The secret history of gift vouchers

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As a kid growing up in the late 1980s I remember being excited to receive a HMV gift voucher for Christmas from one of my aunts in London. This meant a trip to a bigger city (we had the brilliant independent Ear Ere Records, and the not-so-brilliant Our Price in Lancaster at the time) and a big decision over what to buy.

Weighing up the pros and cons of which album to get based on NME reviews and John Peel recommendations, and the anticipation of what it would sound like – before everything was instantly accessible on Spotify – was all part of the fun.

Gift vouchers are thought to have been invented by enterprising shop owners some time in the 1930s, but they really took off with the advent of plastic cards with magnetic strips on the back that retailers could electronically activate.

Surprisingly these were first popularised by Blockbuster Video as recently as 1994, where the management had presumably deduced that nothing says “I love you” like a free VHS rental.

And they were clearly onto something, because gift vouchers spread like wildfire throughout the retail sector soon afterwards, and started to take pride of place on counters from fashion stores to coffee shops.

Until recently gift vouchers had a reputation for being the present you would give if you did not know what else to buy – which of course made it perfect for aunts shopping for nephews into weird music. But now even the smallest and most specialist businesses are starting to offer gift vouchers.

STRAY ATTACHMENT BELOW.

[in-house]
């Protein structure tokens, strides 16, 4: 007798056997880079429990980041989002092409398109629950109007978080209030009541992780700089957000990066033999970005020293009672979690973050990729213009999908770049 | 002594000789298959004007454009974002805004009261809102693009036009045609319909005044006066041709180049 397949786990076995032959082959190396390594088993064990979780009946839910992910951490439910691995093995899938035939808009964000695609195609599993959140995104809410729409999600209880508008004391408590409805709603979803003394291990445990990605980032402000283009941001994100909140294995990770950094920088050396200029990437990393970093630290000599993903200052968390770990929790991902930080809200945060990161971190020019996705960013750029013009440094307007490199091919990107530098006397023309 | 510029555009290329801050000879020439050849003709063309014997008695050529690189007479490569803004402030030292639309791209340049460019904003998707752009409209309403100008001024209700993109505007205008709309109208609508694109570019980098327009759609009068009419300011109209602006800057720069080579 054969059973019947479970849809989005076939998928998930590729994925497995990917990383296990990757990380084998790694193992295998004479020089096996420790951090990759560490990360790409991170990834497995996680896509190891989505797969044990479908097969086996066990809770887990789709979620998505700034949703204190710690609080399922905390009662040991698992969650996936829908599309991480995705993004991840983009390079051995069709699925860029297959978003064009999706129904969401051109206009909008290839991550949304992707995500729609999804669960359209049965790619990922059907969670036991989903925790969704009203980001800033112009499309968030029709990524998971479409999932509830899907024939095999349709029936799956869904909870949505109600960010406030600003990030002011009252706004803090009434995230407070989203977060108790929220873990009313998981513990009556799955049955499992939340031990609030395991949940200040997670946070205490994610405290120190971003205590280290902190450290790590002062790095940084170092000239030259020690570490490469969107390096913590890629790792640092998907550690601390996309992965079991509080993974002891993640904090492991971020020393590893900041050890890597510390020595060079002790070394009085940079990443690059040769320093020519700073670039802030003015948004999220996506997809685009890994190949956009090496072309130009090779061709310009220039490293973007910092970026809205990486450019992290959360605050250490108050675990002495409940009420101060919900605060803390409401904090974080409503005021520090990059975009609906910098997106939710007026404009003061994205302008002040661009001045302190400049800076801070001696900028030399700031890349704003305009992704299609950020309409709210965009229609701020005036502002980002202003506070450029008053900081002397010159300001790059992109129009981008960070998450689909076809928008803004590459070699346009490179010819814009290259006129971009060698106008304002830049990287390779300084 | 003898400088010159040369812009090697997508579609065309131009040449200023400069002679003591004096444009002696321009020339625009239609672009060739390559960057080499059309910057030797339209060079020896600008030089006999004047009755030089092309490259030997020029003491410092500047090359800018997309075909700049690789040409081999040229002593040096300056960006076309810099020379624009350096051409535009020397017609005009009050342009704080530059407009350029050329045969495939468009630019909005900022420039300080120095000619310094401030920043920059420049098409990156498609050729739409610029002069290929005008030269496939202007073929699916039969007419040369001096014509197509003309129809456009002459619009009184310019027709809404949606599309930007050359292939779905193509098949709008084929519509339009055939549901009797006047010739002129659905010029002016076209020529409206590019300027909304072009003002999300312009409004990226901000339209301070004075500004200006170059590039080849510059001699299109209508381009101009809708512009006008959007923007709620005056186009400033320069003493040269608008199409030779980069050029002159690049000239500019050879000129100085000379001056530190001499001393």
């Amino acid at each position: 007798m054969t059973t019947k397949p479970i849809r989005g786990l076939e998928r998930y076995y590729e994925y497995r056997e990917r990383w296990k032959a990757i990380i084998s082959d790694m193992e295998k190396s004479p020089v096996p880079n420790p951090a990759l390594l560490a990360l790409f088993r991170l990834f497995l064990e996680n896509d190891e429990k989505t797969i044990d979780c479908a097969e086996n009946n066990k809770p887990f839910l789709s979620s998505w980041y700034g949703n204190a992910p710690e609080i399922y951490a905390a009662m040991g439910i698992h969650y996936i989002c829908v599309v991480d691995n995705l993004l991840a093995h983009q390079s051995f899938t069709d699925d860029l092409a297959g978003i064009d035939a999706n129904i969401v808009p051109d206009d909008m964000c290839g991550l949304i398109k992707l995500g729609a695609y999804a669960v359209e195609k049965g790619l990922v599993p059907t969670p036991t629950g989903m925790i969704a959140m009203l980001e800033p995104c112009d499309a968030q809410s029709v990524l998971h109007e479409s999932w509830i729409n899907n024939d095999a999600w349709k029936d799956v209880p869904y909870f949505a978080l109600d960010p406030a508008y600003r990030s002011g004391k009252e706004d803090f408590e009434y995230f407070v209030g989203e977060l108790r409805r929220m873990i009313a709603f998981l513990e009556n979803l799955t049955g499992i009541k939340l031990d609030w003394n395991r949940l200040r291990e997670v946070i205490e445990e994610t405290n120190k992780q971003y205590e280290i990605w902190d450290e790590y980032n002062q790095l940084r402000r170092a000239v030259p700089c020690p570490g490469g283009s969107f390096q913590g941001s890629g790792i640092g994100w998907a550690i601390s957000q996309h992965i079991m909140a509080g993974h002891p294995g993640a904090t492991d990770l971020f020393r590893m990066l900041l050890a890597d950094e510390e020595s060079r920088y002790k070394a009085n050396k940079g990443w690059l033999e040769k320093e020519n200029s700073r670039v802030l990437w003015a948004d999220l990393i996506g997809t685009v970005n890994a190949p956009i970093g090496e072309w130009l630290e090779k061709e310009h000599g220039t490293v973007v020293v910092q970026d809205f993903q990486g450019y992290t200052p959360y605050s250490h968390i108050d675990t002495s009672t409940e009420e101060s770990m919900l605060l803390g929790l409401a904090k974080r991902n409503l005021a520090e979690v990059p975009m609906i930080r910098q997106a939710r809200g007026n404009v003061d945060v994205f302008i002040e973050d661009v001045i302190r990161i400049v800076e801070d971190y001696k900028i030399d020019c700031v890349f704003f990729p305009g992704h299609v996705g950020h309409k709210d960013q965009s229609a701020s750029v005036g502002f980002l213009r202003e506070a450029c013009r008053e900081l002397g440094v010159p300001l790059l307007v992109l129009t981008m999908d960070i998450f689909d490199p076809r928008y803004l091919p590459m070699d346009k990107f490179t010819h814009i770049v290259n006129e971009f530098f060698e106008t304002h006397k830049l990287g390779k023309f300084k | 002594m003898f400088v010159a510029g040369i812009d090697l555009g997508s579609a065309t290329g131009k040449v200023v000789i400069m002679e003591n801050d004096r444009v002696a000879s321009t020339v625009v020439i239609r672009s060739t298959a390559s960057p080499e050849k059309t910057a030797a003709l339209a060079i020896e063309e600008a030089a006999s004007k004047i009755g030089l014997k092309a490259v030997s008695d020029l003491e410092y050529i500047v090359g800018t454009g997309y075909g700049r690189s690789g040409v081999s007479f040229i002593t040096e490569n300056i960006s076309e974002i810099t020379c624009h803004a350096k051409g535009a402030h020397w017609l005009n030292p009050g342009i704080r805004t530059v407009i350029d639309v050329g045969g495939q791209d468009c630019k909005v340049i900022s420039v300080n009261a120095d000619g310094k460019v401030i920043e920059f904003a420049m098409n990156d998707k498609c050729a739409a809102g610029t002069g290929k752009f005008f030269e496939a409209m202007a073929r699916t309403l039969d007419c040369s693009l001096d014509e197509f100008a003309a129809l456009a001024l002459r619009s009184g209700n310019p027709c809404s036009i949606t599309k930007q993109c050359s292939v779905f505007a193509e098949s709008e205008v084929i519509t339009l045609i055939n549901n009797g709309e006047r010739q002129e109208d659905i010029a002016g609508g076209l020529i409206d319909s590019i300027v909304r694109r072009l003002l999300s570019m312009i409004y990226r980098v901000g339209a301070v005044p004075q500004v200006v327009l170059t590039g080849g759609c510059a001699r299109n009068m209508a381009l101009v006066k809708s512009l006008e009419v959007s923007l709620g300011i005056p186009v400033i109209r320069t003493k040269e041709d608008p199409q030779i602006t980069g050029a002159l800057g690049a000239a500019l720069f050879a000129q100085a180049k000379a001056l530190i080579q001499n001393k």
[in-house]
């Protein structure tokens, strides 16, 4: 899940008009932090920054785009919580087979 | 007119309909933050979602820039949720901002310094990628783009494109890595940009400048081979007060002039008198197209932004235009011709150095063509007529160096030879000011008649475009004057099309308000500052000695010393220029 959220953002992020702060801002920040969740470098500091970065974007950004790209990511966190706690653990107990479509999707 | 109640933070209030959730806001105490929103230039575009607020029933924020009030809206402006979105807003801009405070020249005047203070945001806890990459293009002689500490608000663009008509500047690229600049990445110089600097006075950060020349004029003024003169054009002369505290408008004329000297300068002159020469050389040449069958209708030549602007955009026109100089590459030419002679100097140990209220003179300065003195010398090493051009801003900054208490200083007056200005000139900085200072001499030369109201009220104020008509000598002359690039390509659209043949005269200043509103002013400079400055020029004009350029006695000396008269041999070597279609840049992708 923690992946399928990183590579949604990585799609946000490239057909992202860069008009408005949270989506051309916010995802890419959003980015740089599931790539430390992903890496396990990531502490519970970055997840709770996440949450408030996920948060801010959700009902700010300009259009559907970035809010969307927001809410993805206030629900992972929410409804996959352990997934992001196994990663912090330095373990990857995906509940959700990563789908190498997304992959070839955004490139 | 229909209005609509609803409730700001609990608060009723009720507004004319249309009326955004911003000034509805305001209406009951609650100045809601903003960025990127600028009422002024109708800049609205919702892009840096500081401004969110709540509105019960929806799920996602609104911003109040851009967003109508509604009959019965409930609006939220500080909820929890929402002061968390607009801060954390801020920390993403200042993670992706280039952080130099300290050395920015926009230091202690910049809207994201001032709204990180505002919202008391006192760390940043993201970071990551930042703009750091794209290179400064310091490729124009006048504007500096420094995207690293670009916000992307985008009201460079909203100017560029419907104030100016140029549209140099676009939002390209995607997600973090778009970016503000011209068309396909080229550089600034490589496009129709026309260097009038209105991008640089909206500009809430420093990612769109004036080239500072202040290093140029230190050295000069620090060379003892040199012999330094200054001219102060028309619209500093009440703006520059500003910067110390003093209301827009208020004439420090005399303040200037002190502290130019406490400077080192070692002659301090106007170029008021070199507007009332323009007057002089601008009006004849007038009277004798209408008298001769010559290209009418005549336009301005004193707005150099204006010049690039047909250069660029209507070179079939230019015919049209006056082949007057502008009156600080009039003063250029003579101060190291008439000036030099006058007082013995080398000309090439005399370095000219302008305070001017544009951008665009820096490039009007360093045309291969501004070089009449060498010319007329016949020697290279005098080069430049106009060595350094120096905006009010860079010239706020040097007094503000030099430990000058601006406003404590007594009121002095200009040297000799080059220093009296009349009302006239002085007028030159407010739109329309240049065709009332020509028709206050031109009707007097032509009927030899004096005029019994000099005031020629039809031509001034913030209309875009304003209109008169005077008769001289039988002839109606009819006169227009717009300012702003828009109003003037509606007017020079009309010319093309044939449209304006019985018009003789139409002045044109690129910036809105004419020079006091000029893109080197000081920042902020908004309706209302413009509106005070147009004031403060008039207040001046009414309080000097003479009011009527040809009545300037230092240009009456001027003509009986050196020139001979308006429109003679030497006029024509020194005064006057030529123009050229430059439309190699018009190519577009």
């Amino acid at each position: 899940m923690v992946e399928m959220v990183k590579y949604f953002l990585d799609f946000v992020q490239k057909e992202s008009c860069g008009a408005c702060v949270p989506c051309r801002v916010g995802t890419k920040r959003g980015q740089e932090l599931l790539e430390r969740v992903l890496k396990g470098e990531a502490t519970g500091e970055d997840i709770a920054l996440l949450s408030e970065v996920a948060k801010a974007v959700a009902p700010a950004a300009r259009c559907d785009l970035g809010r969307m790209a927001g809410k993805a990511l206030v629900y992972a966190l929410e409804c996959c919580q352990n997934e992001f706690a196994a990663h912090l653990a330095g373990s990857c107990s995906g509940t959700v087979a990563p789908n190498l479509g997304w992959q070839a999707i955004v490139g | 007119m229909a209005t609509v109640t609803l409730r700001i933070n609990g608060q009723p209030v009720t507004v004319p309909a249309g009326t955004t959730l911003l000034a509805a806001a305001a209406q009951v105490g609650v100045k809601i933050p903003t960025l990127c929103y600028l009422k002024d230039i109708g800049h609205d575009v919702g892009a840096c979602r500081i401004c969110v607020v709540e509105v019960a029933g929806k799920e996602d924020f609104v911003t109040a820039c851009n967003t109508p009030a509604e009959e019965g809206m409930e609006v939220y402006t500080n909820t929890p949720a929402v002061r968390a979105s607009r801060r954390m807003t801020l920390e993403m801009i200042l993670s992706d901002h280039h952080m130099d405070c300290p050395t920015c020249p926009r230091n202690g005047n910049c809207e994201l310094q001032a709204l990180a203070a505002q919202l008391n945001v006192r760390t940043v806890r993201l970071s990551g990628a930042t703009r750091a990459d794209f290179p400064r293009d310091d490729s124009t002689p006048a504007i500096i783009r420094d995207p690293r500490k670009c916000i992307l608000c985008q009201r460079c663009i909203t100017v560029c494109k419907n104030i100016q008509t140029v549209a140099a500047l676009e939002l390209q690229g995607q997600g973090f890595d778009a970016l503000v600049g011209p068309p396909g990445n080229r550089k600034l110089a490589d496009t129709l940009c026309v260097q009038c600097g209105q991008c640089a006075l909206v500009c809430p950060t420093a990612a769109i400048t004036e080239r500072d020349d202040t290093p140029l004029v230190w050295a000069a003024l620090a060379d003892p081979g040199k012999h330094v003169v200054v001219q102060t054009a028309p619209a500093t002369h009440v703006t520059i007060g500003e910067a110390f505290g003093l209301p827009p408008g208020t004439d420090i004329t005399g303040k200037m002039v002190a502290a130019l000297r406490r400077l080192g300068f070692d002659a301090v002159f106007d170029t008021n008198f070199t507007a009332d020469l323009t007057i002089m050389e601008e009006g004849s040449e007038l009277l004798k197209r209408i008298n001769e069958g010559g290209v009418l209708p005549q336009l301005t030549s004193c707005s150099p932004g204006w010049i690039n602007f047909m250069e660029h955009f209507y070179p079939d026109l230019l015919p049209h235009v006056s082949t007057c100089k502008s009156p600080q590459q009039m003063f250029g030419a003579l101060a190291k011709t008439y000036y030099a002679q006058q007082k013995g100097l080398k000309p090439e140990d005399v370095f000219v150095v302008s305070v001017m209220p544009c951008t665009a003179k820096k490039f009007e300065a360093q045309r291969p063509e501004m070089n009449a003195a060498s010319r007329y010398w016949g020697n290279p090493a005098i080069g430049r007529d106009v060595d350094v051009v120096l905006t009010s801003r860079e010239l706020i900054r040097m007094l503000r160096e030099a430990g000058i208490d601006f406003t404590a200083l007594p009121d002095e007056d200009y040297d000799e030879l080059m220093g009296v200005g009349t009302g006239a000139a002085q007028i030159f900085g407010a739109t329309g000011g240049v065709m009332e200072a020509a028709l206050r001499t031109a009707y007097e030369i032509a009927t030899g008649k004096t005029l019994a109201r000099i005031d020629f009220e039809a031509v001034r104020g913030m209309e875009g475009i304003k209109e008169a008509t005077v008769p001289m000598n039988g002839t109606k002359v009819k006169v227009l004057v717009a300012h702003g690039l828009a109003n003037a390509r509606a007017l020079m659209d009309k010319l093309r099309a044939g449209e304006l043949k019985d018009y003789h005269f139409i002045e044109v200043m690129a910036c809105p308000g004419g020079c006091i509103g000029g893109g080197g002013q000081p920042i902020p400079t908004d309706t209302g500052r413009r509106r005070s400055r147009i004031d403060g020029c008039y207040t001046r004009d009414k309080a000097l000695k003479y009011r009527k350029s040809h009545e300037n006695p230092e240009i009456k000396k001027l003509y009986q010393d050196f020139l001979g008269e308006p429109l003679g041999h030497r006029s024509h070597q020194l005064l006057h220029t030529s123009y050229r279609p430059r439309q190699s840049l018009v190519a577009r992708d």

In the United States gift vouchers now account for a staggering $130 billion in sales, and a not insignificant £5.6 billion in sales in the UK. One trade body estimates that 64% of all American adults – some 139 million people – bought a gift card in the last year. One in seven purchases at Starbucks is now with a gift card (often topped up by the owner). They were the most popular present this past Christmas.

More staggering still is the amount of money given, but not spent. Around £300 million worth of gift vouchers bought this year could go unredeemed according to research by the UK Gift Card and Voucher Association. That is a lot of money left in wallets, drawers and email inboxes.

For retailers and hospitality venues it is truly the gift that keeps on giving.

This post first appeared in the Lancaster Guardian, where I write a weekly column. If you are interested in the future of gift vouchers take a look at Regalo, a new gift voucher platform we’ve developed for the hospitality and leisure sector.

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